• Members of the U.S. People’s Delegation organized hundreds to walk out of the only event the Trump administration held, singing “We The People” in protest of their fossil-fueled policies. The delegation called on the administration to keep fossil fuels in the ground in front of hundreds of delegates and the media. The video of the walk-out went viral on social media, amplifying our message to audiences globally.

The delegation garnered 114 major press hits, including in top publications like the New York Times. In addition, our social media received 46 million impressions across all platforms: ensuring our demands for climate action were heard around the world. The organizations represented in the People’s Delegation included: SustainUS, Sunrise Movement, Indigenous Environmental Network, Global Grassroots Justice Alliance, and the Climate Justice Alliance as part of It Takes Roots, U.S Human Rights Network, Climate Generation, Our Children’s Trust, NextGen America, and 350.org.

Organizing + Leadership Development

Photo: 350 East Asia

Empowering the Climate Movement

350 Local Groups and Progressive Partnerships

local 350 groups

We know that to change everything, we need everyone. We rely on 350 local groups to fight for climate action in their communities from city councils to state legislatures. In the U.S., 350.org has recruited over 160 affiliate local groups across 38 states with over 150,000 subscribed volunteers.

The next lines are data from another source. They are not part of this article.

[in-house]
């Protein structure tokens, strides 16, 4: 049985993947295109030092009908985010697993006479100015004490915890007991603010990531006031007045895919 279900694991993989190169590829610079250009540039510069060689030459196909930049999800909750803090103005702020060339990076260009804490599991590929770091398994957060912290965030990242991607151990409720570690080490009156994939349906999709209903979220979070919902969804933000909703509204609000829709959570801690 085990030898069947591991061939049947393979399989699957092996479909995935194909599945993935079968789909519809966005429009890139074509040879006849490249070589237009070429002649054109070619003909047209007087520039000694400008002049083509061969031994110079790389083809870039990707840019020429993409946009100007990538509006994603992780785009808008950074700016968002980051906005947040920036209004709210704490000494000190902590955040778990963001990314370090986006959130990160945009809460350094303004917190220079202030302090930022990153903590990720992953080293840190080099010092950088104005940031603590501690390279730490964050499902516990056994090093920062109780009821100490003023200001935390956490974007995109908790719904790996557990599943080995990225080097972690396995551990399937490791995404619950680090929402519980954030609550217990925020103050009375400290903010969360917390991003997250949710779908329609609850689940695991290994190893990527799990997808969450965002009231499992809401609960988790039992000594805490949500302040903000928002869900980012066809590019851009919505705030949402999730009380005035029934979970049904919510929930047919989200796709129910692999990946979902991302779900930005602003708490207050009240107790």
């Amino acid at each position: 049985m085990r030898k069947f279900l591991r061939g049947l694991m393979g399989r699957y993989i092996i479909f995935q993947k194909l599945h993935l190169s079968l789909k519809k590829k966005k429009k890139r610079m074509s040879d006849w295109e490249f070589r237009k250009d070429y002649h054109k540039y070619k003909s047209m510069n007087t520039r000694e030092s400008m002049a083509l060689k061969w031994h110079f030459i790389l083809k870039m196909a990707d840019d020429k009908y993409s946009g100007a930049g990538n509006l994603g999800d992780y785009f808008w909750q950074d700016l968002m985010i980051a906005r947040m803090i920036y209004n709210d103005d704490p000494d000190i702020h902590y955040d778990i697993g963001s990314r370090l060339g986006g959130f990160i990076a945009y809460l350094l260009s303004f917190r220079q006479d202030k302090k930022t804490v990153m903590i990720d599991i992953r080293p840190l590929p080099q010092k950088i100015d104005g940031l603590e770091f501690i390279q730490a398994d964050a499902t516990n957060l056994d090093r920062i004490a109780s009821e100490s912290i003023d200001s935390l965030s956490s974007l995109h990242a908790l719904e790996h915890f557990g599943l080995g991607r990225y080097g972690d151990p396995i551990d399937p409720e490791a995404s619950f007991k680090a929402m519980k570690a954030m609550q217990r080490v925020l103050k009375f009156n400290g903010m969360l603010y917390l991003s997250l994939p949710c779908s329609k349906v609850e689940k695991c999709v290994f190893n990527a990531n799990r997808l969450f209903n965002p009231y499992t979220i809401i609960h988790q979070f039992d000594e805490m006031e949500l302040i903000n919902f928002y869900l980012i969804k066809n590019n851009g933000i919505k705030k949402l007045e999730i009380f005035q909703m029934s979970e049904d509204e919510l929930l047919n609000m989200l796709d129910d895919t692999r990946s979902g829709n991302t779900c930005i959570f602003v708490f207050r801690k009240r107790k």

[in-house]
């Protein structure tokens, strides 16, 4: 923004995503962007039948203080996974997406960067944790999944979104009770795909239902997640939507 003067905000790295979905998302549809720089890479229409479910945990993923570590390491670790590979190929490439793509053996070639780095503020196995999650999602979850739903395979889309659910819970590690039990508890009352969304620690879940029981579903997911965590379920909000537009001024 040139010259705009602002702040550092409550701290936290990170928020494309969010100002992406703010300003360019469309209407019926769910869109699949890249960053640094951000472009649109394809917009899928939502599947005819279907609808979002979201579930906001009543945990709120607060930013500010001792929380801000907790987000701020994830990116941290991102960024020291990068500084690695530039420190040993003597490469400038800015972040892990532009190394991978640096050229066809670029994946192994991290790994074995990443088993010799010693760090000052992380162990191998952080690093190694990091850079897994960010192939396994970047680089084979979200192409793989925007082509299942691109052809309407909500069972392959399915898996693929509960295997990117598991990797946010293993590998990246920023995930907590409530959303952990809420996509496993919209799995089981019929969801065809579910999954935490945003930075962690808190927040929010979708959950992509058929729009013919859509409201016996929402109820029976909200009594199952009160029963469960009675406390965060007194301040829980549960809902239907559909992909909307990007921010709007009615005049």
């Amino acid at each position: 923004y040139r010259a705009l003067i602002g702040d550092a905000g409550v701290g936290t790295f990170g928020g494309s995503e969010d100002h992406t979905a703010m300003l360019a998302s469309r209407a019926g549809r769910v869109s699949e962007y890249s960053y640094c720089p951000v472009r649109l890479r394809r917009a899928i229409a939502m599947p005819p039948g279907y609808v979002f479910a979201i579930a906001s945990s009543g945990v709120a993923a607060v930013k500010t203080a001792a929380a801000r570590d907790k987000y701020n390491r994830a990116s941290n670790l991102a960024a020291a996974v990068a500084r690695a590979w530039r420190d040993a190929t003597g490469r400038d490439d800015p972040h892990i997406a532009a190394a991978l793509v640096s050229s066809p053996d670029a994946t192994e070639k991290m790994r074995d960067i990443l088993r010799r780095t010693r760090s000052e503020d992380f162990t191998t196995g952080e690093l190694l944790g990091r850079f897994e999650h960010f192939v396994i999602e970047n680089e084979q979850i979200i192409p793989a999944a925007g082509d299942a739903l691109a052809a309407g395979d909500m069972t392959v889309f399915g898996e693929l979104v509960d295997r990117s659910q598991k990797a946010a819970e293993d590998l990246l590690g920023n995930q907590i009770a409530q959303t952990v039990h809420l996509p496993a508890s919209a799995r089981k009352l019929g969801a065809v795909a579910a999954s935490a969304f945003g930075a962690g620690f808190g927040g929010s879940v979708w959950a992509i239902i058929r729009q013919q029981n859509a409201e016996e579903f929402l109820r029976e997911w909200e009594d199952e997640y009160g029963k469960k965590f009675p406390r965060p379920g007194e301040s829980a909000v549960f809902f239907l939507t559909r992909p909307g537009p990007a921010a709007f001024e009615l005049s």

All of the local groups achieve impactful results and learn from each other’s campaigns through newsletters, monthly conference calls, and trainings. We provide skill trainings, coaching support, tools, and campaign information to work in concert with their efforts. For example, our partner groups 350NYC and 350 Brooklyn were important allies in the DivestNY victory.

In addition, a number of new collaborations have been formed in the past year in response to the Trump administration’s disastrous policies. We’ve continued working with many peer and progressive organizations, like Color of Change, Sierra Club, Moveon, NAACP, NARAL, and others in cross-movement working groups. These groups are critical to staying aligned with partners on long-term strategy for the progressive movement so we can achieve our shared goals.